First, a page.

Memory mapped IO and files

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Memory mapped IO and files

This article/section is a stub — probably a pile of half-sorted notes and is probably a first version, is not well-checked, so may have incorrect bits. (Feel free to ignore, or tell me)

Note that

memory mapped IO is a hardware-level construction, while
memory mapped files are a software construction (...because files are).

Memory mapped files

Memory mapping of files is a technique (OS feature, system call) that pretends a file is accessible at some address in memory.

When the process accesses those memory locations, the OS will scramble for the actual contents from disk.

Whether this will then be cached depends a little on the OS and details(verify).

For caching

In e.g. linux you get that interaction with the page cache, and the data is and stays cached as long as there is RAM for it.

This can also save memory - in that without memory mapping, compared to the easy choice of manually cacheing the entire thing in your process.

With mmap you may cache only the parts you use, and if multiple processes want this file, you may avoid a little duplication.

The fact that the OS can flush most or all of this data can be seen as a limitation or a feature - it's not always predictable, but it does mean you can deal with large data sets without having to think about very large allocations, and how those aren't nice to other apps.

shared memory via memory mapped files

Most kernel implementations allow multiple processes to mmap the same file -- which effectively shares memory, and probably one of the simplest in a protected mode system. (Some methods of Inter-Process communication work via mmapping)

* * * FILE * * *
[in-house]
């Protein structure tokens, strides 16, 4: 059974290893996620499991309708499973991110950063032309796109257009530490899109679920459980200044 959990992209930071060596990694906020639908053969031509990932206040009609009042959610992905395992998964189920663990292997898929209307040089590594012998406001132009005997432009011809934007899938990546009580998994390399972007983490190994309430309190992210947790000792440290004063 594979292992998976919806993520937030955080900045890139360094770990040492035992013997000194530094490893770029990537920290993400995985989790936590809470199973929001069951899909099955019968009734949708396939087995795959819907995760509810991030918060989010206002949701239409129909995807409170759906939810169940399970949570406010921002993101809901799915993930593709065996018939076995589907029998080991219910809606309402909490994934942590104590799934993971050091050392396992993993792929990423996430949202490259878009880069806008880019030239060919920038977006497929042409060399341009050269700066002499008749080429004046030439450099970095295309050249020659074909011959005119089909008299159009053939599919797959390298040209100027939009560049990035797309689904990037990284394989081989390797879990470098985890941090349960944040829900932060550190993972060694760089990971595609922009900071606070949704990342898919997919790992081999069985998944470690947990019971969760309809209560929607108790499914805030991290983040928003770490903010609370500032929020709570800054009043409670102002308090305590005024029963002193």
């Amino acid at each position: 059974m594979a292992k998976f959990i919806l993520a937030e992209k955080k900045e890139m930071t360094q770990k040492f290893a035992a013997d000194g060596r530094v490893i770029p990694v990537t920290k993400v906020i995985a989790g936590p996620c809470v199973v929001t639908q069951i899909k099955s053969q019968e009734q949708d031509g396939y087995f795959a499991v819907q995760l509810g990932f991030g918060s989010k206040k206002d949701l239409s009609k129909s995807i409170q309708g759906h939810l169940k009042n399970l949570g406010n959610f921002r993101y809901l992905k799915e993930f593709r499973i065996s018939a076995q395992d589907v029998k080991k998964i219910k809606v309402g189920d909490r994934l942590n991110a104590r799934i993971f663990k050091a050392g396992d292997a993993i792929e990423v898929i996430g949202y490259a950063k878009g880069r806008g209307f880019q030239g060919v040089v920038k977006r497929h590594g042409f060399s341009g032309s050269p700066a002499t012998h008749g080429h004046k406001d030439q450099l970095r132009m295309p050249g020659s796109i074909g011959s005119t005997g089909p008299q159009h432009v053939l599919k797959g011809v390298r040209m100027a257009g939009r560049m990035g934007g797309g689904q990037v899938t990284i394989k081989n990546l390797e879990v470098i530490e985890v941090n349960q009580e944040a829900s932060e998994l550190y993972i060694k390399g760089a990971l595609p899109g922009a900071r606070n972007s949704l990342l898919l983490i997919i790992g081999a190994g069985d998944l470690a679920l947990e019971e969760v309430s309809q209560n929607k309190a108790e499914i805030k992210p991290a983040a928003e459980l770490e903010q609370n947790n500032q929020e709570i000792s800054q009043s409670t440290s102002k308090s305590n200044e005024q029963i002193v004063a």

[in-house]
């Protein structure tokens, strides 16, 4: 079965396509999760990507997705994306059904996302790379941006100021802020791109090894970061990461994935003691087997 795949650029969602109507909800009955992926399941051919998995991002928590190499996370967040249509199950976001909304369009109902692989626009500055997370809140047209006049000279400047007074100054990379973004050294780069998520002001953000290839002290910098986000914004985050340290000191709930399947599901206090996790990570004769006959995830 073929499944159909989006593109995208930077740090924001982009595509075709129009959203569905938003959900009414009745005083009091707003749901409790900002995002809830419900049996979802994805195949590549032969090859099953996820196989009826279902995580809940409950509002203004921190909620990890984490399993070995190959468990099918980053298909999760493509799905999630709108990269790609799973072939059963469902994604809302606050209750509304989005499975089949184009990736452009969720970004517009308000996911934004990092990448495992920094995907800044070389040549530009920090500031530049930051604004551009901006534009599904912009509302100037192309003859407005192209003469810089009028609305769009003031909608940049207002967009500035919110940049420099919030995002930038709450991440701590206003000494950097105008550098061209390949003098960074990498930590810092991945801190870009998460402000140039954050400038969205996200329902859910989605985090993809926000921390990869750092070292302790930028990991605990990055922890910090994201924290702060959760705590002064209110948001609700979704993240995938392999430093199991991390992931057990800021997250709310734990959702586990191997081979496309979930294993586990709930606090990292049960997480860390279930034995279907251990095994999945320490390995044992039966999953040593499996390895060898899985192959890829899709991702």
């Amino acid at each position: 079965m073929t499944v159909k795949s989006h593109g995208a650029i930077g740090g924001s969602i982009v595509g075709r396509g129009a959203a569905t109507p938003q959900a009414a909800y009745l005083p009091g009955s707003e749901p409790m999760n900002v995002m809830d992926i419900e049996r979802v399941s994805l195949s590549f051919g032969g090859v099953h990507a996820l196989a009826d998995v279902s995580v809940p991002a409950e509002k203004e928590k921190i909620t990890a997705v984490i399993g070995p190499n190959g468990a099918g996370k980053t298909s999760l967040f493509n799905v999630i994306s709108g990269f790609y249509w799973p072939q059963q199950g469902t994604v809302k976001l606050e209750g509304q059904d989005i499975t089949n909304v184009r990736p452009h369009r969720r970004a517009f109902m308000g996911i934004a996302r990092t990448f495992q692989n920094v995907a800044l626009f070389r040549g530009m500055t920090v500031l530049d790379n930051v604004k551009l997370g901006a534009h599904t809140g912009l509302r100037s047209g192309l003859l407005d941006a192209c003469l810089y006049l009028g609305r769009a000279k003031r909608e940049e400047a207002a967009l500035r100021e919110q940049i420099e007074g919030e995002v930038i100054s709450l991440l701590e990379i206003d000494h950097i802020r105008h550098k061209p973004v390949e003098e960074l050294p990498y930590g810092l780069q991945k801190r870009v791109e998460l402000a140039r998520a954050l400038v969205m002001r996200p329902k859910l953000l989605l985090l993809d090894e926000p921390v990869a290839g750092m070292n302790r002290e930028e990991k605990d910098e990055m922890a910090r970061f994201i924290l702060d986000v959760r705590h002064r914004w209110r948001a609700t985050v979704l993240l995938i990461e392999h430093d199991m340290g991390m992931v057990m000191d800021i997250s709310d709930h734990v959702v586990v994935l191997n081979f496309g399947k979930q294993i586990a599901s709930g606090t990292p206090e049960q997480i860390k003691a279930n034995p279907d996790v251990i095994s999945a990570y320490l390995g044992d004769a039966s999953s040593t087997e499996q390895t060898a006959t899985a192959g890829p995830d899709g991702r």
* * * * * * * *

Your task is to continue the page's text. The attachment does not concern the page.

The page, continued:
Not clobbering each other's memory is still something you need to do yourself.

The implementation, limitations, and method of use varies per OS / kernel.

Often relies on demand paging to work.

Memory mapped IO

Map devices into memory space (statically or dynamically), meaning that memory accesses to those areas are actually backed by IO accesses (...that you can typically also do directly).

This mapping is made and resolved at hardware-level thing, and only works for DMA-capable devices (which is many).

It seems to often be done to have a simple generic interface (verify) - it means drivers and software can avoid many hardware-specific details.

See also:


This article/section is a stub — probably a pile of half-sorted notes and is probably a first version, is not well-checked, so may have incorrect bits. (Feel free to ignore, or tell me)

Direct Memory Access comes down to additional hardware that can be programmed to copy bytes from one memory range to another, ...meaning the CPU doesn't have to dedicate time to do this.

DMA is independent enough at hardware level that its transfers can work at high clock rates and so fairly high throughput.

Depending a little on the design, CPU may be faster if it was otherwise idle. When CPU is not idle, the extra context switching may slow things down and DMA may be relatively free. Details vary with specific hardware designs.

They tend to work in smaller chunks, triggered by DRQ (similar in concept to IRQs, but triggering only a copy, rather than arbitrary code), and typically coordinates only small chunk copies.

The details look intimidating at first, but mostly because they are low-level. The idea is actually relatively simple.

And yes, you do often have to worry about avoiding race conditions, though there are some standard-ish tricks.

Aside from memory-to-memory use, it also allows memory-to-peripheral copies (if a specific supporting device is memory mapped(verify)).